To create a CNAME record to route traffic to an Elastic Beanstalk environment

  1. Sign in to the AWS Management Console and open the Route 53 console at https://console.aws.amazon.com/route53/.

  2. In the navigation pane, choose Hosted zones.

  3. Choose the name of the hosted zone that you want to use to route traffic to your Elastic Beanstalk environment.

  4. Choose Create record.

  5. Specify the following values:

    Routing policy

    Choose the applicable routing policy. For more information, see Choosing a routing policy.

    Record name

    Enter the domain name that you want to use to route traffic to your Elastic Beanstalk environment. The default value is the name of the hosted zone.

    For example, if the name of the hosted zone is example.com and you want to use acme.example.com to route traffic to your environment, enter acme.

    Important

    You can't create a CNAME record that has the same name as the hosted zone.

    Alias

    If you are using the Quick create record creation method, turn on Alias.

    Value/Route traffic to

    Choose IP address or another value depending on the record type and enter the value that you get when you perform the procedure in the topic Getting the domain name for your Elastic Beanstalk environment. If you used different accounts to create your Route 53 hosted zone and your Elastic Beanstalk environment, enter the CNAME attributes for the Elastic Beanstalk environment.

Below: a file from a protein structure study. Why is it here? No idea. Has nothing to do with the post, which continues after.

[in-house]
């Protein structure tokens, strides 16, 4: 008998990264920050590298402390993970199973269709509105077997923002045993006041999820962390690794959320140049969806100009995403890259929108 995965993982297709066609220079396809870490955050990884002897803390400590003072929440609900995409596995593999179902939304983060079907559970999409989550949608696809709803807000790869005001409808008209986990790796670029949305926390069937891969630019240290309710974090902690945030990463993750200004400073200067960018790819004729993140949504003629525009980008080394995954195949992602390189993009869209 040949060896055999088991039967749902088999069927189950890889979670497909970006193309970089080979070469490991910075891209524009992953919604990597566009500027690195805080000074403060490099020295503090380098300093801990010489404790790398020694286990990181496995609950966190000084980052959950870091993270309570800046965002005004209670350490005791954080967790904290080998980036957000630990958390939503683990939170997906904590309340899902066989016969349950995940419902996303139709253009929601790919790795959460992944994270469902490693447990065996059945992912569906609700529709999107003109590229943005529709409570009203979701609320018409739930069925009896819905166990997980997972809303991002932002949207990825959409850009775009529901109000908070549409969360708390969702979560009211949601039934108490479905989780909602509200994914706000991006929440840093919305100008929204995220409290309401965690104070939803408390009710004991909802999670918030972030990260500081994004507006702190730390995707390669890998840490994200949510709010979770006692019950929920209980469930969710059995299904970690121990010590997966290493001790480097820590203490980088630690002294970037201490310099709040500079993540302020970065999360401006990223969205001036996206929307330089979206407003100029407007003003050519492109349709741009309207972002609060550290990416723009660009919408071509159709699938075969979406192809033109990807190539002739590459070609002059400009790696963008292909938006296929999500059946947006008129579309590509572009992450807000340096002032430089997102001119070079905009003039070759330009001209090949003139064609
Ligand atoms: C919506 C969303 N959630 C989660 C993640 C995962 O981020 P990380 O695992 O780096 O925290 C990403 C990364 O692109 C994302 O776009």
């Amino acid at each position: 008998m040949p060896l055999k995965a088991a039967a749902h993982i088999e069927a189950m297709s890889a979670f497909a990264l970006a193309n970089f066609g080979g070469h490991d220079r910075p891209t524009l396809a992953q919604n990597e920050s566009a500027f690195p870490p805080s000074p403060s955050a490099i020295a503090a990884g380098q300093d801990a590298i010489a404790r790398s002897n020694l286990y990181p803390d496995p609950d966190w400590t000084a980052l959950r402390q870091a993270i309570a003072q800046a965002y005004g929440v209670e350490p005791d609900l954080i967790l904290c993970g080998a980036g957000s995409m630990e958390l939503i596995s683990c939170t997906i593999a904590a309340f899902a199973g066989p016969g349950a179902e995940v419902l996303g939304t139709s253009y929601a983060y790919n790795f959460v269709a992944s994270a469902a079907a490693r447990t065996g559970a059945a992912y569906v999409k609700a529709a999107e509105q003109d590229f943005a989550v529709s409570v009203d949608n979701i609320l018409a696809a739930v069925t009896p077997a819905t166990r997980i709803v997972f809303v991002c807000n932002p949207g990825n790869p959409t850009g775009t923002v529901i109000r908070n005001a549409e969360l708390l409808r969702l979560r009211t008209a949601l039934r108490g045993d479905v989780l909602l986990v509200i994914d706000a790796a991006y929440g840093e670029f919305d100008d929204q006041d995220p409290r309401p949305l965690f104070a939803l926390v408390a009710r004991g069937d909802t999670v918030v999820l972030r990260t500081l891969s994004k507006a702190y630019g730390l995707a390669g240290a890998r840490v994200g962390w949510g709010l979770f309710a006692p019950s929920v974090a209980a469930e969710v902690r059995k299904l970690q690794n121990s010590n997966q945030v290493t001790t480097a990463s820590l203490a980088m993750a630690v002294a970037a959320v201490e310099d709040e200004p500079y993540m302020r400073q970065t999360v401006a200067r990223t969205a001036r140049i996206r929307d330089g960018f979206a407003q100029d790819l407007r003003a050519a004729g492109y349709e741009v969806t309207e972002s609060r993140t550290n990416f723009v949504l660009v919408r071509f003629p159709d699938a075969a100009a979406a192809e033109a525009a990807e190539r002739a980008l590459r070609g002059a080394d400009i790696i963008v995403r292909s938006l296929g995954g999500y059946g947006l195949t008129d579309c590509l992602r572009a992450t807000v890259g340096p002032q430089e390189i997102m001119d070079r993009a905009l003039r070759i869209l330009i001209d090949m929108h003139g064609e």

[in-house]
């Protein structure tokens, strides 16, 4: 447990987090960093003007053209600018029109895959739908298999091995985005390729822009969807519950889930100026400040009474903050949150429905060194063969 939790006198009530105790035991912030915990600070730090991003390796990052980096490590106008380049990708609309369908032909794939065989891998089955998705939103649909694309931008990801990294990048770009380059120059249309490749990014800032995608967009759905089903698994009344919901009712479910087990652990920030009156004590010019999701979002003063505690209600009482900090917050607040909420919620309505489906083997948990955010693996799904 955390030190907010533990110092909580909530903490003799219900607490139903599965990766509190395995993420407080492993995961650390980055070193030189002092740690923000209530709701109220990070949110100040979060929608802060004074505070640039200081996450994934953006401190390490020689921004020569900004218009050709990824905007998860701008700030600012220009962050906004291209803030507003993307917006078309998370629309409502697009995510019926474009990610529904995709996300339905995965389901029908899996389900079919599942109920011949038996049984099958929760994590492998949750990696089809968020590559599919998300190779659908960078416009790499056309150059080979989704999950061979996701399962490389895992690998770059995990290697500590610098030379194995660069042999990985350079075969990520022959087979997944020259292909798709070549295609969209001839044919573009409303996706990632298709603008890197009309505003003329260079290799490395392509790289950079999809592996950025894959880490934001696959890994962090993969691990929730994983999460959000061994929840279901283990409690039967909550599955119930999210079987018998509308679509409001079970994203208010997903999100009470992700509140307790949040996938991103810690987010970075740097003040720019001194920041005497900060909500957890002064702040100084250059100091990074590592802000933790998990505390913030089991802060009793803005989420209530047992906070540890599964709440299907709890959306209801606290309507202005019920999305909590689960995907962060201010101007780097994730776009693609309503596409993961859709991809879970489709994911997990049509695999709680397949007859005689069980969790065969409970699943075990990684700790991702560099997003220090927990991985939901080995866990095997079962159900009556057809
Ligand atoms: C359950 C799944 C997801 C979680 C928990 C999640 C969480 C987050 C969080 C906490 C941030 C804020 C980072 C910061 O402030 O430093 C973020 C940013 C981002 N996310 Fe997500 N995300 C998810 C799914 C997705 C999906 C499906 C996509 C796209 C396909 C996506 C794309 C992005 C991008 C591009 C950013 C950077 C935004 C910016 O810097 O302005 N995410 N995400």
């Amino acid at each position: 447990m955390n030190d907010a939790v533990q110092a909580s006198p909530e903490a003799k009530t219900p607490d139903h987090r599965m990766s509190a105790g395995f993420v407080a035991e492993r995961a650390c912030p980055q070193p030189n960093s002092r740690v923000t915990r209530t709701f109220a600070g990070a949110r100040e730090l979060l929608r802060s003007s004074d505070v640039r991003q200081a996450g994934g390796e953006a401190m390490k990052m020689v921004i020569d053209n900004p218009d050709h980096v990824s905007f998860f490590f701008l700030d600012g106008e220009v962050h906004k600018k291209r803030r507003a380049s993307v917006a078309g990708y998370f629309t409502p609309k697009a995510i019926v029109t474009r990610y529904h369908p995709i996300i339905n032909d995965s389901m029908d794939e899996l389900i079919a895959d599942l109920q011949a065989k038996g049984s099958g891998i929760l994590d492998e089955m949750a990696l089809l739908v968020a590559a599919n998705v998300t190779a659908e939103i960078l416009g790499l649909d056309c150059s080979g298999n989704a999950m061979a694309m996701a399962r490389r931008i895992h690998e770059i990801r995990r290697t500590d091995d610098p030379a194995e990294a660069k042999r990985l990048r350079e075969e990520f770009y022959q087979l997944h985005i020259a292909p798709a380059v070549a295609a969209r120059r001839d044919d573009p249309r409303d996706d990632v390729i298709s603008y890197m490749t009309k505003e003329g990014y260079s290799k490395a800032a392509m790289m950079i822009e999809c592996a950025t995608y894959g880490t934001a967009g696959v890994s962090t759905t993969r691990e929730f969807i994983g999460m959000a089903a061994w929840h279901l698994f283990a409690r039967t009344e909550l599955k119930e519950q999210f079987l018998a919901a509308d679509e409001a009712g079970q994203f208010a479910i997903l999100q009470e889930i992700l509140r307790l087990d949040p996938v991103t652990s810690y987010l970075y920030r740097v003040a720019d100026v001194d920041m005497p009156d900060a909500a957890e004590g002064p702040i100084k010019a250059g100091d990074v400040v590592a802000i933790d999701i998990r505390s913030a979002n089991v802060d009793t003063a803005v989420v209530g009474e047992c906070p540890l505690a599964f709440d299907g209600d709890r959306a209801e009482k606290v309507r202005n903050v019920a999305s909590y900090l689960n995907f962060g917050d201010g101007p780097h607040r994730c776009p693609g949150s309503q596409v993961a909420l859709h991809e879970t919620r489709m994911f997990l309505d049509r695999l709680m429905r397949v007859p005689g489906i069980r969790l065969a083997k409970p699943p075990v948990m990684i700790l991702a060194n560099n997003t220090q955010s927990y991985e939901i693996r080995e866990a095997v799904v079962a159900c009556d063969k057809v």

Record type

    Choose CNAME.

    TTL (seconds)

    Accept the default value of 300.

  6. Choose Create records.

    Changes generally propagate to all Route 53 servers within 60 seconds.

To create an Amazon Route 53 alias record to route traffic to an Elastic Beanstalk environment

  1. Sign in to the AWS Management Console and open the Route 53 console at https://console.aws.amazon.com/route53/.

  2. In the navigation pane, choose Hosted zones.

  3. Choose the name of the hosted zone that you want to use to route traffic to your Elastic Beanstalk environment.

  4. Choose Create record.

  5. Specify the following values:

    Routing policy

    Choose the applicable routing policy. For more information, see Choosing a routing policy.

    Record name

    Enter the domain name that you want to use to route traffic to your Elastic Beanstalk environment. The default value is the name of the hosted zone.

    For example, if the name of the hosted zone is example.com and you want to use acme.example.com to route traffic to your environment, enter acme.

    Value/Route traffic to

    Choose Alias to Elastic Beanstalk environment, then choose the Region that the endpoint is from. Choose the domain name of the environment that you want to route traffic to. This is the value that you get when you perform the procedure in the topic Getting the domain name for your Elastic Beanstalk environment.

    If you used different accounts to create your Route 53 hosted zone and your Elastic Beanstalk environment, enter the CNAME attribute for the Elastic Beanstalk environment.

    Record type

    Accept the default, A – IPv4 address.

    Evaluate target health

    Accept the default value, Yes.

  6. Choose Create records.

    Changes generally propagate to all Route 53 servers within 60 seconds. When propagation is done, you'll be able to route traffic to your Elastic Beanstalk environment by using the name of the alias record that you create in this procedure.